In 2011 and 2012, I was participating in a blogging linkup hosted by Bonnie Gray at Faith Barista. It was mostly a linkup with women and “mommy bloggers,” but I could write about my own children and my new grandsons, and I didn’t need an excuse to do that.
And then Bonnie went off-the-grid, for personal reasons. We knew she had been writing a book, but when you go off-the-grid to write a book, that’s what you say. Bonnie didn’t say that.
When an online community leader says “personal reasons,” you respect that, and you pray.
Bonnie’s season of rest went on for a year. She was writing a book, but not the book she expected to write. What she was writing about was surviving and dealing with post-traumatic stress disorder, or PTSD, and some of its more visible symptoms.
Panic attacks. Insomnia. Depression.
Bonnie turned to counseling, and she wrote what seems to be an almost effortless book that is part memoir, part meditation, and part resolution of what she was dealing with. I say “almost effortless” because the book reads easily; it’s both well-written and compelling. And you keep reading on even when it’s time to turn the light out and sleep.
It’s a book written with pain, and in pain, a book about how brokenness and broken relationships can suddenly and unexpectedly erupt, decades after they happen. It’s a book about finding rest and resolution, or at least the beginning of resolution. And it’s a book about understanding, realizing how to deal with what can never be made whole, what can’t be “fixed.”
The heart of the story is what happened to Bonnie when she was a little girl. Divorce is, unfortunately, not an uncommon event. Abandonment by a father is not an uncommon thing. Dealing with a mother’s anger and rage may be less common, but it is still common enough to be recognizable, to be familiar.
In Bonnie’s case, the effects were both immediate and often ugly and long-term, buried until they erupted into those panic attacks and insomnia. Our culture may make divorce a relatively easy to accomplish, but there is nothing easy about what leads up to it and what happens afterward.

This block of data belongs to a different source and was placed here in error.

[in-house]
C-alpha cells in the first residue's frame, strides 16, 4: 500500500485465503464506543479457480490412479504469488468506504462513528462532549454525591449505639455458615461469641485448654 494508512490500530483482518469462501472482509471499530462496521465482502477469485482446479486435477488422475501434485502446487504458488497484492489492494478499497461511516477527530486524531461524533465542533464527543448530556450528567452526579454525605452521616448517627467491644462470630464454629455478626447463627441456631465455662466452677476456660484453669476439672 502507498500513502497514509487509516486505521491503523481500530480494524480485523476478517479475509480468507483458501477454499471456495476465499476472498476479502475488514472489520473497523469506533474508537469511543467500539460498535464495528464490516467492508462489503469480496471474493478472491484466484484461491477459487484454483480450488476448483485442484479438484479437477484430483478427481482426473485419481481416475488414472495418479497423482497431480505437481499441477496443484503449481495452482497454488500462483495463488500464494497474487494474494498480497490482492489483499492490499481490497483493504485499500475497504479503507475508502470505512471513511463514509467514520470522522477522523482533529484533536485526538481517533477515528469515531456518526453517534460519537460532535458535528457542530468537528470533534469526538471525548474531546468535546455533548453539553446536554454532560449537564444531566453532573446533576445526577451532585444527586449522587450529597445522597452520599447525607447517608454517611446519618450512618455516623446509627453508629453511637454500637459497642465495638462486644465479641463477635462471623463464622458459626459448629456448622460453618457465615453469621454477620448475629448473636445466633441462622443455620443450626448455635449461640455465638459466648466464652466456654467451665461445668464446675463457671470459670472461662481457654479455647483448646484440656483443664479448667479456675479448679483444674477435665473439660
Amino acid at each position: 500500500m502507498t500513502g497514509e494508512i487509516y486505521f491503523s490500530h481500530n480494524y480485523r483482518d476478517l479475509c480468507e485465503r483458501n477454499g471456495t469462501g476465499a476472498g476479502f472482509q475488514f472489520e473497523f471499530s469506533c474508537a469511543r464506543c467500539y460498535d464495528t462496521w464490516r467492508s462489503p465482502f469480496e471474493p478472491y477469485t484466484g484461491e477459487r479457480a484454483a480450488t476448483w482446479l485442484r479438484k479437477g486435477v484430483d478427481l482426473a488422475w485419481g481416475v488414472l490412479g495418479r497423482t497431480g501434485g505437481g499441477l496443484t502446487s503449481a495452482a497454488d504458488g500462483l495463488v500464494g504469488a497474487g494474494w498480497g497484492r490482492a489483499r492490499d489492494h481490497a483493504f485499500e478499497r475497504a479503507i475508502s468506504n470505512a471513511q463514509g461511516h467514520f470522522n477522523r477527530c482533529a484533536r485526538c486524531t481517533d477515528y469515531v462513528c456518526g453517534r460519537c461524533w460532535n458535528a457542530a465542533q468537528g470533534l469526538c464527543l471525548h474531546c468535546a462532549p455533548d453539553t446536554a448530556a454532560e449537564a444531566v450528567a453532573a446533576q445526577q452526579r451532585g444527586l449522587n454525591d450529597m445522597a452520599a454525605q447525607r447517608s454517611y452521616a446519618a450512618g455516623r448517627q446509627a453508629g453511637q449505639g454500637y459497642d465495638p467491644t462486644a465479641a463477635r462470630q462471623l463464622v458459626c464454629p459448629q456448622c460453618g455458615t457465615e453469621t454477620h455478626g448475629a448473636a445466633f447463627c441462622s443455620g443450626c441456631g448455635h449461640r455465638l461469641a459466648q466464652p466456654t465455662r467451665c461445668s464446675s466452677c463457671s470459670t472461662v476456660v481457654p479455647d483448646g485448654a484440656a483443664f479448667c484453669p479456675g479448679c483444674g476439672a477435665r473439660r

And what she writes about her own story is personally familiar. My own parents had both been previously married. Each had a child from their first marriages. How and why those marriages failed played itself in our family, too. Children often don’t, or can’t, understand how this happens, but their do experience the effects. Brokenness shapes who all of us are, even in families that don’t experience divorce.
One result from divorce can be overachieving, the state of constant activity and work that is both a reach toward an unattainable perfection and a desire to escape pain. Welcome to American culture.
Bonnie tells her story with a structure that is both personal and communal – developing her own story and helping readers find ways to tell theirs. The purpose is in the subtitle – awakening the soul, and the mind and the heart, to the idea of rest, rest from the frenzy of activity we call contemporary life, rest from the pain many of us are trying to escape.
Finding Spiritual Whitespace is more than a good story. It is a needed story. It’s a story that, as you read more and more, becomes uncomfortably and personally familiar.
It’s our story, too.
And Bonnie’s community linkup is back.
Photograph by Bobbi Jones Jones via Public Domain Pictures. Used with permission.